Pauline Haass has long since died, but the interpretation of her will has been disputed for years since -- for so long, in fact, that last year alone legal costs for the dispute between the Lisbon town board and joint municipal library board was estimated at $106,288.
On Monday, Aug. 29, Waukesha County Circuit Court Judge Maria Lazar ruled that the Pauline Haass Public Library Board may intervene as third party defendant in the case, and the parties must enter mediation.
Sussex Village Administrator Jeremy Smith said it only makes sense that the Pauline Haass Library Board be allowed to intervene, since "they're the ones that have claim on the estate."
"The Pauline Haass Public Library Board really started this whole process," Smith said. "It wasn’t the village of Sussex; it was the library board that started all this several years ago.
"The Pauline Haass estate was given to the town for the library, and the town hasn’t ever turned over that asset to the library after the library was created, and so Lisbon was saying they were going to leave the library, and the board said 'wait a second, this estate was supposed to be for a library,' and so that’s where this lawsuit all started from."
Attorneys for Lisbon maintain that Haass essentially gave her estate to the town for the purposes of creating a library, and years later, the town and the village of Sussex entered into a written agreement that said they would create a joint library. Sussex already had a library, so the two merged, and it was called the Joint Library.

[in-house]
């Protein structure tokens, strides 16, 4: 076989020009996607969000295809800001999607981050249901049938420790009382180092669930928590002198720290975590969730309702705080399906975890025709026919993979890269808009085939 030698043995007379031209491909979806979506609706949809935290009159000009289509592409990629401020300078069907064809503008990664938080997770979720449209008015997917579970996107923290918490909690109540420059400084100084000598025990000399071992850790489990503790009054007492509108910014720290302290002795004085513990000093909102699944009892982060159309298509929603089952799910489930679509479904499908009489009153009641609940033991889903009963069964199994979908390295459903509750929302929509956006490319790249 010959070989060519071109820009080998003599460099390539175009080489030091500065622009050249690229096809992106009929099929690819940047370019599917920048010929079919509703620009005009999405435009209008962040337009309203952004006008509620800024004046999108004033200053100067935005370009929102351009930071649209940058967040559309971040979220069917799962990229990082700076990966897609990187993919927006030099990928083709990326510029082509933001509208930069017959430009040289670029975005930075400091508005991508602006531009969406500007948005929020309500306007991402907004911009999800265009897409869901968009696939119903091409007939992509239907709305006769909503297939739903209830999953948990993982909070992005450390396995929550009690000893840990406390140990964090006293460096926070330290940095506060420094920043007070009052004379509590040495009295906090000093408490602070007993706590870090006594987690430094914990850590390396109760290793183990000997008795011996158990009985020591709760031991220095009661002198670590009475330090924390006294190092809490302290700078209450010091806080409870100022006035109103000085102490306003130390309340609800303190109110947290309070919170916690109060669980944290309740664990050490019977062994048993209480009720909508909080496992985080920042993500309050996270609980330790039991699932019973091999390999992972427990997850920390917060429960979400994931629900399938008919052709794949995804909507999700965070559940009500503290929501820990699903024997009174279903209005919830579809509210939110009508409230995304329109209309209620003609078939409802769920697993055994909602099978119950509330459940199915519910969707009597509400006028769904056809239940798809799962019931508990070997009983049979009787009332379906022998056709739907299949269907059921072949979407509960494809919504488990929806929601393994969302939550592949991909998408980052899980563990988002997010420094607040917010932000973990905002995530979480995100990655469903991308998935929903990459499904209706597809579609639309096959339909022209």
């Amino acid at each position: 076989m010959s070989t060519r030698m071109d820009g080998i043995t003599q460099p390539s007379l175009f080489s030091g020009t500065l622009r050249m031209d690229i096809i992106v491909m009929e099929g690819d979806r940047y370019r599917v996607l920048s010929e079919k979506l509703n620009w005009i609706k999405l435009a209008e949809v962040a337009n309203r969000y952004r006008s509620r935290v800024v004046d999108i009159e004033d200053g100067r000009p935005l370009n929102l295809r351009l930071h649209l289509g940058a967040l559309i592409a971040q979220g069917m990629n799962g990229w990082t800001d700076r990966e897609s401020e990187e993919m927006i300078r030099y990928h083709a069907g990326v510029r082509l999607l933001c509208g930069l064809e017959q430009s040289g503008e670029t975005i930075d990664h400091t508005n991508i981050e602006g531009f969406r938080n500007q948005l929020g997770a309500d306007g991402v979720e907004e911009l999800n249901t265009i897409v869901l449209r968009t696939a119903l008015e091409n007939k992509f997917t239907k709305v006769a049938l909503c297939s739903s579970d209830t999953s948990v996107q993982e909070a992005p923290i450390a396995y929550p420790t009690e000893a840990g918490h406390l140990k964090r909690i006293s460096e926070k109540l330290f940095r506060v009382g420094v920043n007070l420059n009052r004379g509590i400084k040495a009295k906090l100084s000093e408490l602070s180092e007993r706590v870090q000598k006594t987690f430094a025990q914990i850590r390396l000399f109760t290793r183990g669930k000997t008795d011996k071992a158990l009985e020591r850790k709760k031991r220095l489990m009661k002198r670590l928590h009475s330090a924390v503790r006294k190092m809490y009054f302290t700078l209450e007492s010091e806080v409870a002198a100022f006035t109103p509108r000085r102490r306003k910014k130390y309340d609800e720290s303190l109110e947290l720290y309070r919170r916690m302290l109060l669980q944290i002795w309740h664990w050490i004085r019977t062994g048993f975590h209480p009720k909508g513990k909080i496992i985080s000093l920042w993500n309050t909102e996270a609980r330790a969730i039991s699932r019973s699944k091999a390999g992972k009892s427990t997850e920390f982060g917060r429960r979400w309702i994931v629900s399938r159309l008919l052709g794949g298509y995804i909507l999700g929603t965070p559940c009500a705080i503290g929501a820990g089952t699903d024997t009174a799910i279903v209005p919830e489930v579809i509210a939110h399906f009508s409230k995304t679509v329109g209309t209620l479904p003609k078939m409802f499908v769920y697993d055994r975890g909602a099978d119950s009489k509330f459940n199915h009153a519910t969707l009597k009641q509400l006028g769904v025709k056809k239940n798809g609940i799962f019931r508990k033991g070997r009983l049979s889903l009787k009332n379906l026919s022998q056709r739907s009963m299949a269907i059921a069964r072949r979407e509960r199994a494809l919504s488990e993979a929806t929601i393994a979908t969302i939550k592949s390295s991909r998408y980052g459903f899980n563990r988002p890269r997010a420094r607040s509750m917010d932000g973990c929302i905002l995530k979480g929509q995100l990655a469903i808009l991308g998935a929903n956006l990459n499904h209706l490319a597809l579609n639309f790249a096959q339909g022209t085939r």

"That agreement was approved by the court here by former (now) deceased Judge David Dancey, and the agreement provided that of her assets, a sum amount of a couple hundred thousand would go into the Joint Library," explained Lisbon town attorney Kathy Gutenkunst. "Sussex would make a similar monetary contribution, and the town of Lisbon would keep the balance of the assets, including this land. That was approved by the town. It's laid out specifically in the municipal agreement -- that was 1987."
Lisbon's attorneys said they will file motions for a summary judgment to find out whether the library board can sue or be sued, and whether or it has a legal right to transfer any assets.
All parties will enter into mediation, as ordered by Lazar, to try to find some common ground.
What this means for taxpayers
Since Lisbon sued Sussex, Sussex's taxpayers are not picking up any of the lawsuit costs, Smith said.
“The village of Sussex hasn’t sued anyone, so we’re being covered by insurance costs," Smith said. "Our taxpayers are not paying for this lawsuit; Lisbon sued us, and so, yes, I’m sure the town of Lisbon’s taxpayers are paying for this lawsuit, but they are the ones who chose to sue and chose not to follow what the estate and the will called for with the Pauline Haass estate. It’s unfortunate; it’s certainly not necessary, but I can tell you that the Sussex taxpayers are not paying for this lawsuit."
On the other hand, Gutenkunst said it would cost Sussex taxpayers.
"The people of the village of Sussex need to understand that this is costing a whole lot of money, and from my understanding, the village board didn't even know there was any mediation ordered. Level heads should prevail, and this should be resolved. It's just silly to me," she said.